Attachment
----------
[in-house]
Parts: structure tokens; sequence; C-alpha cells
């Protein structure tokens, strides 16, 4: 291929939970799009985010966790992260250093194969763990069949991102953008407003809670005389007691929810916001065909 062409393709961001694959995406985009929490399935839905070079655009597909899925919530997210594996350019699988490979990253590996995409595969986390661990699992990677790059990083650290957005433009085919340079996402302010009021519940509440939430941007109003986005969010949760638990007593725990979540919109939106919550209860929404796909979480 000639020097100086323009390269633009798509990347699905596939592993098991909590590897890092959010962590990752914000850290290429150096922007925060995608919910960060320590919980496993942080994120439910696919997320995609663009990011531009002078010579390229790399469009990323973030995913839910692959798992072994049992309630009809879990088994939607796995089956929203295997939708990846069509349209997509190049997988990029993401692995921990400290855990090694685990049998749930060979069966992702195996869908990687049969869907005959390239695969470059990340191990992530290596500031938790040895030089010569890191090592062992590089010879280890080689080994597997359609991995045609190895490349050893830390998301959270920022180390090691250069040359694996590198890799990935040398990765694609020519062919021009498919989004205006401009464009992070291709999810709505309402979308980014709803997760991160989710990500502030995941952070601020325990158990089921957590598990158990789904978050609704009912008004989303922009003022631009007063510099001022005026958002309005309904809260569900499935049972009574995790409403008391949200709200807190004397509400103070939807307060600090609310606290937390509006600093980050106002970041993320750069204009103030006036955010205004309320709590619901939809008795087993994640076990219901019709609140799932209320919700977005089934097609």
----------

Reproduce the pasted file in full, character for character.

[in-house]
Parts: structure tokens; sequence; C-alpha cells
């Protein structure tokens, strides 16, 4: 291929939970799009985010966790992260250093194969763990069949991102953008407003809670005389007691929810916001065909 062409393709961001694959995406985009929490399935839905070079655009597909899925919530997210594996350019699988490979990253590996995409595969986390661990699992990677790059990083650290957005433009085919340079996402302010009021519940509440939430941007109003986005969010949760638990007593725990979540919109939106919550209860929404796909979480 000639020097100086323009390269633009798509990347699905596939592993098991909590590897890092959010962590990752914000850290290429150096922007925060995608919910960060320590919980496993942080994120439910696919997320995609663009990011531009002078010579390229790399469009990323973030995913839910692959798992072994049992309630009809879990088994939607796995089956929203295997939708990846069509349209997509190049997988990029993401692995921990400290855990090694685990049998749930060979069966992702195996869908990687049969869907005959390239695969470059990340191990992530290596500031938790040895030089010569890191090592062992590089010879280890080689080994597997359609991995045609190895490349050893830390998301959270920022180390090691250069040359694996590198890799990935040398990765694609020519062919021009498919989004205006401009464009992070291709999810709505309402979308980014709803997760991160989710990500502030995941952070601020325990158990089921957590598990158990789904978050609704009912008004989303922009003022631009007063510099001022005026958002309005309904809260569900499935049972009574995790409403008391949200709200807190004397509400103070939807307060600090609310606290937390509006600093980050106002970041993320750069204009103030006036955010205004309320709590619901939809008795087993994640076990219901019709609140799932209320919700977005089934097609």